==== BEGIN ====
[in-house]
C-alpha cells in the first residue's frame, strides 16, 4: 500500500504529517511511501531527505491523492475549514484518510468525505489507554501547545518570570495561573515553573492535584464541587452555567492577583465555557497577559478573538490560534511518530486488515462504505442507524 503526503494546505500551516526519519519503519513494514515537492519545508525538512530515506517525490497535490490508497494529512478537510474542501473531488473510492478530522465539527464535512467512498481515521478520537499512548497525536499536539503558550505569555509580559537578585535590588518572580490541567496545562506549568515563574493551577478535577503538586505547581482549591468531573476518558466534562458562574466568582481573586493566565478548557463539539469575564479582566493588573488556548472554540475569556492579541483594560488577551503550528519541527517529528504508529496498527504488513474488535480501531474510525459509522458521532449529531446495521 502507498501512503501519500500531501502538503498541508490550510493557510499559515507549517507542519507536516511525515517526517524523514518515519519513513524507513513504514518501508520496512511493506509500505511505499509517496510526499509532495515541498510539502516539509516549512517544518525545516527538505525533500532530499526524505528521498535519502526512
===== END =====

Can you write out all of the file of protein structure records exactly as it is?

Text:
[in-house]
C-alpha cells in the first residue's frame, strides 16, 4: 500500500504529517511511501531527505491523492475549514484518510468525505489507554501547545518570570495561573515553573492535584464541587452555567492577583465555557497577559478573538490560534511518530486488515462504505442507524 503526503494546505500551516526519519519503519513494514515537492519545508525538512530515506517525490497535490490508497494529512478537510474542501473531488473510492478530522465539527464535512467512498481515521478520537499512548497525536499536539503558550505569555509580559537578585535590588518572580490541567496545562506549568515563574493551577478535577503538586505547581482549591468531573476518558466534562458562574466568582481573586493566565478548557463539539469575564479582566493588573488556548472554540475569556492579541483594560488577551503550528519541527517529528504508529496498527504488513474488535480501531474510525459509522458521532449529531446495521 502507498501512503501519500500531501502538503498541508490550510493557510499559515507549517507542519507536516511525515517526517524523514518515519519513513524507513513504514518501508520496512511493506509500505511505499509517496510526499509532495515541498510539502516539509516549512517544518525545516527538505525533500532530499526524505528521498535519502526512